Journal Club Discussion #18: ADLs Among SCI Patients 20 Years After Injury

Hey readers! Last week was my first week of the condensed summer semester, so I am about to get very busy! (I can already feel the stress piling on…) This summer I am taking OT in Physical Dysfunction, which relates to the topic we are discussing this week: spinal cord injuries (SCI). The article that we are reading is called “Longitudinal Change in Activities of Daily Living for Persons With Spinal Cord Injury Across 20 Years” by Chih-Ying (Cynthia) Li, Craig Velozo, Ickpy Hong, and Jill Newman. AOTA members can access the article here.

Background Info

Spinal cord injuries can lead to dramatic decreases in participation in daily activities. According to Li et al. (2017), the duration and intensity of mobility activities drops after hospital discharge and remains at the same level 1 year post-discharge. Due to this fact, this study aimed to assess longitudinal changes in ADL performance in individuals who have sustained an SCI after 20 years.

Methods & Participants

The authors used data from a 40 year longitudinal study. Participants were community dwelling individuals who had sustained an SCI, and they were split into three groups based on level of injury. The groups were as follows: C1-C4 (n=29), C5-C7 (n=161), and T1-S5 (n=181).


All groups experienced significant decreases in self-reported ADL performance (Li et al., 2017). There was also a significant effect between group and time (Li et al., 2017). Read more in the article!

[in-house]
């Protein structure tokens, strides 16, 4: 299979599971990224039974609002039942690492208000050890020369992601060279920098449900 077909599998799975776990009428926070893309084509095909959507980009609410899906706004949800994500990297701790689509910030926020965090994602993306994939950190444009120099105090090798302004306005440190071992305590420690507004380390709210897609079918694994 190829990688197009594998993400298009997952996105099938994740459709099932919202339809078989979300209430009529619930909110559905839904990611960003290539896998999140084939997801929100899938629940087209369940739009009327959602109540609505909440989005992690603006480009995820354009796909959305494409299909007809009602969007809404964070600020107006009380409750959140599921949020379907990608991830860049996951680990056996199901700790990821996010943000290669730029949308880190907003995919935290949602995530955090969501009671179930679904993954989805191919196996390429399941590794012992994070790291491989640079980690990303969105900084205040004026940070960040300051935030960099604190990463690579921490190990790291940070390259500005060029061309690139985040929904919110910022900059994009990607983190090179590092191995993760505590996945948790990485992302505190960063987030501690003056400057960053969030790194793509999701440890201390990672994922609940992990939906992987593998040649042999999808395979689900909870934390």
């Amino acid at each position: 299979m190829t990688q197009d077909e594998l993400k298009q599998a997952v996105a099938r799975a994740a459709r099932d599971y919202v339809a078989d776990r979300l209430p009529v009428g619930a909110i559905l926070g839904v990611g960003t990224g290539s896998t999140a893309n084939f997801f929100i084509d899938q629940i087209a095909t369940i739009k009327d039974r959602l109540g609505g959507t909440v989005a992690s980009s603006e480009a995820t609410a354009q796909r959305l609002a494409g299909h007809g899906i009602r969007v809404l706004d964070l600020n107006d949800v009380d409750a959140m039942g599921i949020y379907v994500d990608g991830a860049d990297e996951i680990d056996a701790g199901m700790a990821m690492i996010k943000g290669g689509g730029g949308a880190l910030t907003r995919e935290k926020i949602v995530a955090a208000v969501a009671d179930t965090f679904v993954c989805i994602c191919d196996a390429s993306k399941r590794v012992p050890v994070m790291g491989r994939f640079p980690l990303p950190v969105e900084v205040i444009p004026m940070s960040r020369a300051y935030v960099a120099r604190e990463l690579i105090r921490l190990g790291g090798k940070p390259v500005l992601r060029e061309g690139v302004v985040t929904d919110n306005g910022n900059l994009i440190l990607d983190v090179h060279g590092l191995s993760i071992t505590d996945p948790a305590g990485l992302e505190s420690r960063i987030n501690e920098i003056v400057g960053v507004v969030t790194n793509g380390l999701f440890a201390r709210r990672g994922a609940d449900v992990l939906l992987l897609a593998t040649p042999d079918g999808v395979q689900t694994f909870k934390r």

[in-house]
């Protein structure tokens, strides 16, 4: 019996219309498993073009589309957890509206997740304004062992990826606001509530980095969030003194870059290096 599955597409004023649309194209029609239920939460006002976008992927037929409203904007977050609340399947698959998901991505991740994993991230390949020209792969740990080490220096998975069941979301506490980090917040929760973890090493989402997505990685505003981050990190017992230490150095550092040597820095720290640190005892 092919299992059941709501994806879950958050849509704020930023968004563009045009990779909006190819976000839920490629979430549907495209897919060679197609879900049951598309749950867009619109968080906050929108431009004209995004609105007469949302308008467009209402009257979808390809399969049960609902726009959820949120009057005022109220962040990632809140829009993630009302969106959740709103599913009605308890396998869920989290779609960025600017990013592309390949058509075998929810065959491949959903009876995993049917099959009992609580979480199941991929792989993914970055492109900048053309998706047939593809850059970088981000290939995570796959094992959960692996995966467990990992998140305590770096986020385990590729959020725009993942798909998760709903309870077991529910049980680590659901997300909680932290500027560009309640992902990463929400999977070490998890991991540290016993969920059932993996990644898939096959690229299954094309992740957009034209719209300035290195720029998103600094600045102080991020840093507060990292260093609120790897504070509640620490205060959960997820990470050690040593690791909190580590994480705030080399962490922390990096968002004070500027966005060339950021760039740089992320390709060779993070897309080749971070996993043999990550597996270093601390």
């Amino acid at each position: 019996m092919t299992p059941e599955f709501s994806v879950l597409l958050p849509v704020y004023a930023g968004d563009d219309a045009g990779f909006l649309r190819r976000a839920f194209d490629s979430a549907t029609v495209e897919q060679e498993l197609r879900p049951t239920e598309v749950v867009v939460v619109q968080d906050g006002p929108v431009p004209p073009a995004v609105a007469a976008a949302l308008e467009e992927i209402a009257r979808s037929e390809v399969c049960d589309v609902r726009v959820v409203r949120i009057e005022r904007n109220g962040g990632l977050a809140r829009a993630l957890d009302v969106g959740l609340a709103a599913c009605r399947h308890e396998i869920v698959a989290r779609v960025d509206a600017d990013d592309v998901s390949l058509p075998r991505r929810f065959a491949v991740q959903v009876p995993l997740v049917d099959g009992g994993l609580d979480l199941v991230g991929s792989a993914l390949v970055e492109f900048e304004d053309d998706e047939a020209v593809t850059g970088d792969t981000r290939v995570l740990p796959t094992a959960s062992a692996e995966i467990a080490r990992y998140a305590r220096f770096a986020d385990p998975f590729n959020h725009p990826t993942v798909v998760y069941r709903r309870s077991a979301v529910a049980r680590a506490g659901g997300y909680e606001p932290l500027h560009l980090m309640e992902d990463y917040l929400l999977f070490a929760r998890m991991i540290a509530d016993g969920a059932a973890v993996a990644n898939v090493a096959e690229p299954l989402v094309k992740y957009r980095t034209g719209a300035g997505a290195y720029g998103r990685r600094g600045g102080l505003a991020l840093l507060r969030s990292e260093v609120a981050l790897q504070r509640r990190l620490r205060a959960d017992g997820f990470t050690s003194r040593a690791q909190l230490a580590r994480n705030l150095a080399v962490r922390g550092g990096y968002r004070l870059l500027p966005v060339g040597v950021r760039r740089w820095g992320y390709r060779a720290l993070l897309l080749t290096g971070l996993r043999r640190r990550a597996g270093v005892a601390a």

FAME Scale

Feasibility: A

Appropriateness: A

Meaningfulness: A

Effectiveness: A

I gave this article a score of an “A” in all areas because while the actual methods for this study are not practicable immediately, the idea of OT intervention for SCI patients over a long period of time is practicable immediately.

What I Think

I think that the role of OT in working with SCI patients is huge. The authors state that “long-term [OT] intervention and consultation may be beneficial, especially for individuals with C1-C4 SCI” (Li et al., 2017, n.p.). Occupational therapists can help to improve long-term performance in ADLs as well as other areas of meaningful occupation for individuals who have sustained SCIs or other injuries. Go OT!

Question of the Week: What interventions do you do with patients who have sustained an SCI to improve ADL performance? Comment below!

Citation: Li, C., Velozo, C., Hong, I., & Newman, J. (2017). Longitudinal change in activities of daily living for persons with spinal cord injury across 20 years. American Journal of Occupational Therapy, 71. doi: 10.5014/ajot.2017.71S1-RP302B

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